Amazing learnings from Brain Awareness Week
Brain Awareness Week is the global campaign to increase public awareness of the progress and benefits of brain research. Every March, it unites the efforts of partner organizations worldwide in a celebration of the brain for people of all ages.
Activities are limited only by the organizers’ imaginations and include open days at neuroscience labs; exhibitions about the brain; lectures on brain-related topics; social media campaigns; displays at libraries and community centers; classroom workshops; and more.
At GlassesOff, our team of neuroscientists are at the forefront of innovation and research to help people exercise their brain cortex to improve visual abilities so we’re always excited to embrace initiatives such as Brain Awareness Week to help people from around the world find out more about the capabilities of our brain, how to take better care of it and in which ways we can embrace its potential to live better and healthier lives.
Here are some highlights from key pieces across the global media which we saw over the past week:
- Teaching the Brain
The Guardian put together a comprehensive list of resources for teachers full of resources for education professionals to teach children as young as five about the brain. Advances in technology and medicine mean that we know more about the brain than we’ve ever known before so this is a great way to inform and inspire younger generations about the importance the brain has on how we perceive the world around us.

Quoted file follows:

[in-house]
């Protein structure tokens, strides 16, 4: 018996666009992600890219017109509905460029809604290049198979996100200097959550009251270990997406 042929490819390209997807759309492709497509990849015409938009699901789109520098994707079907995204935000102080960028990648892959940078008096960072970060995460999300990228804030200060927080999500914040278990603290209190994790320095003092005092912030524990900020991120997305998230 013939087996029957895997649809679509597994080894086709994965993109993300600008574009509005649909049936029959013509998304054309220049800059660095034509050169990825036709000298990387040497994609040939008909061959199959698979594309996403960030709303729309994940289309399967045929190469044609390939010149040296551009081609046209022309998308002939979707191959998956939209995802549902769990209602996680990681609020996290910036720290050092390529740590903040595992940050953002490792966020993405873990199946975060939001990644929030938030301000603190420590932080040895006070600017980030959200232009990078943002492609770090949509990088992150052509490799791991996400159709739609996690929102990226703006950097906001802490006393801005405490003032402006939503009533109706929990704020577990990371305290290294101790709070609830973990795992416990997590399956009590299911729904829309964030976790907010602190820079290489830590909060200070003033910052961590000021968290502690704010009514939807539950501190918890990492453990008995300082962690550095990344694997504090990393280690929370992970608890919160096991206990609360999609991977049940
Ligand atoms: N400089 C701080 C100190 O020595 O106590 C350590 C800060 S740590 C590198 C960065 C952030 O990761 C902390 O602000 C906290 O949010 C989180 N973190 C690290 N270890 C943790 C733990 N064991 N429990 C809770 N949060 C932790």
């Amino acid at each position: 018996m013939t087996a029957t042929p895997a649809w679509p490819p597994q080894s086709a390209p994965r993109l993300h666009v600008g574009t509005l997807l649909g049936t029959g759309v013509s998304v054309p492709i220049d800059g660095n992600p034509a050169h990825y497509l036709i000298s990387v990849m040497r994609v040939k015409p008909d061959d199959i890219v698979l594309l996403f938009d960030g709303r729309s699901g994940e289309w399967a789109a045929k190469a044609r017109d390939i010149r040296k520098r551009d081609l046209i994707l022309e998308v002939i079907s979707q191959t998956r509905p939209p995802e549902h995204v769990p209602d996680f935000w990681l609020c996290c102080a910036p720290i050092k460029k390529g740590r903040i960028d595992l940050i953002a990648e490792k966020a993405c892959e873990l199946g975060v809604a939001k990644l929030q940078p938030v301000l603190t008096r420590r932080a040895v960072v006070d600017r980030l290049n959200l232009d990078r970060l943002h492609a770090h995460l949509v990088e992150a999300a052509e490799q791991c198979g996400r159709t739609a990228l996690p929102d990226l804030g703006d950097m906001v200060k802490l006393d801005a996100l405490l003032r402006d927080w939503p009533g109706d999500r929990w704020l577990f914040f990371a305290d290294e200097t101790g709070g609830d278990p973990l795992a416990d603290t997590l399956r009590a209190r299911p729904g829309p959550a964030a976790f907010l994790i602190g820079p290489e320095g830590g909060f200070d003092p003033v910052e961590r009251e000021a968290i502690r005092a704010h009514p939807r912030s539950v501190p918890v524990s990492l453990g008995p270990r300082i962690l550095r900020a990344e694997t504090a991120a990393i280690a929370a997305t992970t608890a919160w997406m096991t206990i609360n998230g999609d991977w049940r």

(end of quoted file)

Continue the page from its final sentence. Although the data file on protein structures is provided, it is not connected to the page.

- NFL stars donate their brains to science
NFL stars Steve Weatherford and Sidney Rice announced they will donate their brains to science. Brain-related injuries are commonplace among professional football players so this bold move from NFL stars have the ambition to help scientists understand better the long-term cognitive effects that football has on the brain.
- Tricks for a healthy brain
This easy to follow list from BT brings 11 tips and tricks to keep your brain in good shape. From listening to music to getting enough sleep, these tips will help you keep your brain active. You don’t need special devices or expensive gear – training your brain can be simple and fun!
- Treating Pain with neuroimaging
A new study from Oxford University looks into neuroimaging as a way to determine the effectiveness of different treatments and drugs to relief pain. As pain is a sensation partially created in the brain, this new discoveries can help us understand the neural signature of pain and its relief.
- Stop killing brain cells
Medical Daily gave us some warnings to ensure we don’t kill our precious brain cells unnecessarily. Regular smoking, dehydration, stress and narcotics are can play a significant role in the early deterioration of our brain.
- Our brain’s GPS
Health AIM used Brain Awareness week to focus our attention on the role of the Hippocampus – a region of the brain that plays a key role in our memory and it’s thought to operate as a cognitive map. Remembering our way home might seems obvious to most of us but people with dementia or Alzheimer struggle to remember the ‘map’ to their routines. The three scientists behind the discovery of how our brain allow us to find our way round were awarded the Nobel Prize in 2014 as this new knowledge about how our memory works could have significant impact to treat memory-related diseases.
We look forward to next year’s Brain Awareness Week to keep learning about our fascinating brains as the global scientific community keeps pushing boundaries to educate the world on the importance of the brain and the potential that science and technology have to uncap its potential.
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